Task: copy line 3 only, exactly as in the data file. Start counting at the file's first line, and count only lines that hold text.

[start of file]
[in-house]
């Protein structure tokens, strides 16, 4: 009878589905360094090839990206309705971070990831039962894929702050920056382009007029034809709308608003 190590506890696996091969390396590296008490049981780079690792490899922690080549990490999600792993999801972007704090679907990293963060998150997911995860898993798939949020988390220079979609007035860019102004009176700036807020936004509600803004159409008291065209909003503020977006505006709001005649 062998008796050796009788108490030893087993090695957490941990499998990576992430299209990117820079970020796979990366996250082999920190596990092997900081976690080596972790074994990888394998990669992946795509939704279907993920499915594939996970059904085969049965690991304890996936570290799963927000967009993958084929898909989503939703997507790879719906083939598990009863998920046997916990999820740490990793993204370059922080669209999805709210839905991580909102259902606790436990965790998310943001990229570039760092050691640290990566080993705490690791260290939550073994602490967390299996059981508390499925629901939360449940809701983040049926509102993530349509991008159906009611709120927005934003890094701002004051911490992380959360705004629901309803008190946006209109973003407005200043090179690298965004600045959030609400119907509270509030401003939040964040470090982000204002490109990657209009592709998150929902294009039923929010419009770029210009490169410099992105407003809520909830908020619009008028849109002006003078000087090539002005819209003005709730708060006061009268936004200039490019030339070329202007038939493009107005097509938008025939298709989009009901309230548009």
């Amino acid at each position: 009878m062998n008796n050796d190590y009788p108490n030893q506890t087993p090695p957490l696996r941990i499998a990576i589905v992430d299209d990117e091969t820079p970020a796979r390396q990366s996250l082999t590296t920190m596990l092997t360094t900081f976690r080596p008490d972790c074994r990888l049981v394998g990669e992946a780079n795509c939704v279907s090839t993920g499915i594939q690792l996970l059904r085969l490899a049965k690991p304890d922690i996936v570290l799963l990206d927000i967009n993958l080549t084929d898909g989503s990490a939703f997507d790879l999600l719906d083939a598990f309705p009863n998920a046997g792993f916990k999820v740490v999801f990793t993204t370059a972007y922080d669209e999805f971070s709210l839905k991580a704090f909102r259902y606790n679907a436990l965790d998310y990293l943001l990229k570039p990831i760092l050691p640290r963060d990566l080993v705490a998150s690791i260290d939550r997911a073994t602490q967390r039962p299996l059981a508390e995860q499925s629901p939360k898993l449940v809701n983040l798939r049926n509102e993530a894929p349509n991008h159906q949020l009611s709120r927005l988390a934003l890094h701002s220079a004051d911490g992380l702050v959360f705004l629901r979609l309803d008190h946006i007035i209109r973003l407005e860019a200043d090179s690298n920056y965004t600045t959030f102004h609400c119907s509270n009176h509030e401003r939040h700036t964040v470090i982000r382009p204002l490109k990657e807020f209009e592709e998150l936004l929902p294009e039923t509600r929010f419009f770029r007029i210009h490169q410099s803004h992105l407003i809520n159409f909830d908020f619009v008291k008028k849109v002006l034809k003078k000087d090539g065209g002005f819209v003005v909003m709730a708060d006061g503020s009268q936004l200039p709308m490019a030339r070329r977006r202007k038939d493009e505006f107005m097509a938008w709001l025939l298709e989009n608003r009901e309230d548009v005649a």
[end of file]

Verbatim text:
């Amino acid at each position: 009878m062998n008796n050796d190590y009788p108490n030893q506890t087993p090695p957490l696996r941990i499998a990576i589905v992430d299209d990117e091969t820079p970020a796979r390396q990366s996250l082999t590296t920190m596990l092997t360094t900081f976690r080596p008490d972790c074994r990888l049981v394998g990669e992946a780079n795509c939704v279907s090839t993920g499915i594939q690792l996970l059904r085969l490899a049965k690991p304890d922690i996936v570290l799963l990206d927000i967009n993958l080549t084929d898909g989503s990490a939703f997507d790879l999600l719906d083939a598990f309705p009863n998920a046997g792993f916990k999820v740490v999801f990793t993204t370059a972007y922080d669209e999805f971070s709210l839905k991580a704090f909102r259902y606790n679907a436990l965790d998310y990293l943001l990229k570039p990831i760092l050691p640290r963060d990566l080993v705490a998150s690791i260290d939550r997911a073994t602490q967390r039962p299996l059981a508390e995860q499925s629901p939360k898993l449940v809701n983040l798939r049926n509102e993530a894929p349509n991008h159906q949020l009611s709120r927005l988390a934003l890094h701002s220079a004051d911490g992380l702050v959360f705004l629901r979609l309803d008190h946006i007035i209109r973003l407005e860019a200043d090179s690298n920056y965004t600045t959030f102004h609400c119907s509270n009176h509030e401003r939040h700036t964040v470090i982000r382009p204002l490109k990657e807020f209009e592709e998150l936004l929902p294009e039923t509600r929010f419009f770029r007029i210009h490169q410099s803004h992105l407003i809520n159409f909830d908020f619009v008291k008028k849109v002006l034809k003078k000087d090539g065209g002005f819209v003005v909003m709730a708060d006061g503020s009268q936004l200039p709308m490019a030339r070329r977006r202007k038939d493009e505006f107005m097509a938008w709001l025939l298709e989009n608003r009901e309230d548009v005649a």